Western Norway B-Vitamin Intervention Trial - WENBIT
Data from observational studies suggest a link between serum homocysteine concentration and coronary artery disease (CAD). The goal of the trial was to evaluate the long-term clinical effects of homocysteine-lowering treatment with folic acid and B vitamins among patients undergoing cardiac catheterization for suspected CAD.
Homocysteine-lowering with folic acid and B vitamins will be associated with a reduction in mortality and cardiovascular events in patients undergoing coronary angiography for suspected CAD or aortic valve stenosis.
Patients Enrolled: 3,090
Mean Follow Up: Median: 38.4 months
Mean Patient Age: 62 years
Patients with and without significant CAD who have undergone coronary angiography immediately prior to inclusion
- Patients who have undergone coronary angiography for specific reasons (i.e., assessment for cardiac transplantation, kidney donor, heart donor, diagnostic assessment of cardiomyopathy)
- Known active malignant disease
- Known alcohol abuse or serious mental illness
- Not available for follow-up
- All-cause death
- Nonfatal acute MI
- Acute hospitalization for unstable angina
- Nonfatal thromboembolic stroke
- Fatal and nonfatal acute MI
- Acute hospitalization for angina
- Stable angina with angiographic verified progression
- Myocardial revascularization
- Fatal and nonfatal thromboembolic stroke
Patients were randomized in a double-blind manner with a 2 x 2 factorial design to receive one of the following four treatments: 1) folic acid 0.8 mg plus vitamin B12 0.4 mg and vitamin B6 40 mg per day (n = 771), 2) folic acid 0.8 mg plus vitamin B12 0.4 mg per day (n = 769), 3) vitamin B6 40 mg per day (n = 771), or 4) placebo (n = 779).
Aspirin (90%), statins (89%), and beta-blockers (77%)
Baseline characteristics were fairly similar between the four groups. The majority (83.7%) of patients in the trial had stable angina, with 14.9% enrolled having an acute coronary syndrome and 1.4% having aortic valve stenosis. Single-vessel disease was present in 30% of patients, whereas three-vessel disease was noted in about 33% of the patients. Percutaneous coronary intervention was performed in 44% of patients and coronary artery bypass grafting in 24%.
Mean plasma total homocysteine levels decreased from 10.8 mmol/L at baseline to 7.6 mmol/L at the end of 1 year (30% decrease) in the folic acid groups, but did not change in the groups not treated with folic acid. The study drop-out rate was 18%. Follow-up was discontinued early after media reports raised concerns for patients following the release of the Norwegian Vitamin Trial (NORVIT), which showed no benefit with folic acid and vitamin B therapy in patients with ST-elevation myocardial infarction (MI), but a possible cancer risk.
There was no difference in the primary composite endpoint of death, MI, hospitalization for unstable angina, or stroke between the folic acid group and non-folic acid group (14.2% vs. 13.1%, p = 0.36), or the vitamin B6 group and the non-vitamin B6 group (13.0% vs. 14.3%, p = 0.28). All the other endpoints, including death, acute MI, unstable angina, and stroke were similar between the four groups, except acute hospitalization, which occurred less frequently in the folic acid group compared with the non-folic acid groups (hazard ratio 0.82; 95% confidence interval 0.67-1.00, p = 0.05).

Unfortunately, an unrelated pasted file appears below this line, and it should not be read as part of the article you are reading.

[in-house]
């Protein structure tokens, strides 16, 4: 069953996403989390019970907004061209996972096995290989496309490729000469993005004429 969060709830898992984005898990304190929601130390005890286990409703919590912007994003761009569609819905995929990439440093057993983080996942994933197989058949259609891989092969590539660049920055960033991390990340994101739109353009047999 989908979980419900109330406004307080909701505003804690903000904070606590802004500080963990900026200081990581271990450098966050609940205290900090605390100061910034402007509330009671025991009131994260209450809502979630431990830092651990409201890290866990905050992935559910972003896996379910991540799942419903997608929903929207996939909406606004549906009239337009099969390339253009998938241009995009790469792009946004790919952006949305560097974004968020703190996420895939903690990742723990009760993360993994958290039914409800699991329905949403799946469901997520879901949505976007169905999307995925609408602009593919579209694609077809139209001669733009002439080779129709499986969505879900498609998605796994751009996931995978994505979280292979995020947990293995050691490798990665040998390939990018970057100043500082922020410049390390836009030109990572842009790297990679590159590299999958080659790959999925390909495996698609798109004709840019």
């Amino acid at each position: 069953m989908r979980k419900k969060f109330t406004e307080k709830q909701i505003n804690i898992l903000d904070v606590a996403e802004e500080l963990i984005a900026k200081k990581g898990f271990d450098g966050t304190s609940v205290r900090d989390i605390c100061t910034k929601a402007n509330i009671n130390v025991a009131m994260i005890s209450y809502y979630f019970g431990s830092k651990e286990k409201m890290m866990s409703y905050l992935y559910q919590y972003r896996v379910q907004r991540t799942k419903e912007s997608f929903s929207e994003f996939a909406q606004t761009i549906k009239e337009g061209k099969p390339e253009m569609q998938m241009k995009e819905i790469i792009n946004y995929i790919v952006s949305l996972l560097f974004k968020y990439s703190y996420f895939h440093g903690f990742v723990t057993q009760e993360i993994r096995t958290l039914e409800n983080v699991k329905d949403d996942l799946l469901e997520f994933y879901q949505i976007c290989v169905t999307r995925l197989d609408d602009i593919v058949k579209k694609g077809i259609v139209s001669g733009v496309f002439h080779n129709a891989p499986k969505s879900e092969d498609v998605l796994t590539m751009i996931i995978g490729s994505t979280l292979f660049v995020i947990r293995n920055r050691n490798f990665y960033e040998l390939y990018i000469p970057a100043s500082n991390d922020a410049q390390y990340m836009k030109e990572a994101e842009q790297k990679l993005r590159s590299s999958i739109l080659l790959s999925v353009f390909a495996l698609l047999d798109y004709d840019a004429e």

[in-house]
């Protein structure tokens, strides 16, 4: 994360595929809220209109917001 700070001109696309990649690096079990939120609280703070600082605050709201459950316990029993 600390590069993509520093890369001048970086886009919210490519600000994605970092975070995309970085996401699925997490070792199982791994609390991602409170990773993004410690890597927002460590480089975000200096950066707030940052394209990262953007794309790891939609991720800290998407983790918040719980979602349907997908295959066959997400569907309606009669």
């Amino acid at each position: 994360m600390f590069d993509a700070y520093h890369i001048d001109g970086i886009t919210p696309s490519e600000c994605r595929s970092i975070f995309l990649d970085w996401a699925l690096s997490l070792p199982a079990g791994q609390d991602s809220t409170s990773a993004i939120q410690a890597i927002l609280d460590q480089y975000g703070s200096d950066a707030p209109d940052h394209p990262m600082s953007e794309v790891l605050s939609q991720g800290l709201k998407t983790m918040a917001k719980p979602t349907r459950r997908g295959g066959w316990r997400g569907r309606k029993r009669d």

The incidence of cancer was similar between the four groups.
Among patients undergoing cardiac catheterization for suspected CAD, supplementation with homocysteine-lowering vitamin B and/or folic acid was not associated with a reduction in the composite of death, MI, hospitalization for unstable angina, or stroke at 3-year follow-up.
Findings in the WENBIT trial are similar to those of the NORVIT trial, which showed no benefit of vitamin B and folic acid in ST-elevation MI patients, and to those of the HOPE 2 trial, which showed no benefit of vitamin B and folic acid in patients with cardiovascular disease or diabetes. As with these other trials, homocysteine levels were reduced from baseline within the active treatment groups. However, the reduction in homocysteine levels did not translate into a change in clinical events, suggesting that while it is known from observational studies that elevated homocysteine is a marker for increased risk of cardiovascular events, it may not have a causal impact on the occurrence of such events.
Unlike NORVIT, there was no suggestion that cancer may be increased in the folic acid groups. Based on the totality of the randomized trial data to date, homocysteine lowering with vitamin B and folic acid supplementation does not appear to be an effective secondary prevention strategy for patients with coronary heart disease.
Ebbing M, Bleie Ø, Ueland PM, et al. Mortality and cardiovascular events in patients treated with homocysteine-lowering B vitamins after coronary angiography: a randomized controlled trial. JAMA 2008;300:795-804.
Presented by Dr. Marta Ebbing at the European Society of Cardiology Congress, September 2007, Vienna, Austria.
Clinical Topics: Acute Coronary Syndromes, Cardiac Surgery, Invasive Cardiovascular Angiography and Intervention, Noninvasive Imaging, Prevention, Stable Ischemic Heart Disease, Atherosclerotic Disease (CAD/PAD), Aortic Surgery, Cardiac Surgery and Arrhythmias, Cardiac Surgery and SIHD, Statins, Interventions and ACS, Interventions and Coronary Artery Disease, Interventions and Imaging, Angiography, Nuclear Imaging, Chronic Angina
Keywords: Coronary Artery Disease, Myocardial Infarction, Stroke, Neoplasms, Acute Coronary Syndrome, Follow-Up Studies, Angina, Stable, Cardiac Catheterization, Vitamin B 12, Percutaneous Coronary Intervention, Homocysteine, Vitamin B 6, Secondary Prevention, Coronary Angiography, Folic Acid, Confidence Intervals, Coronary Artery Bypass, Diabetes Mellitus
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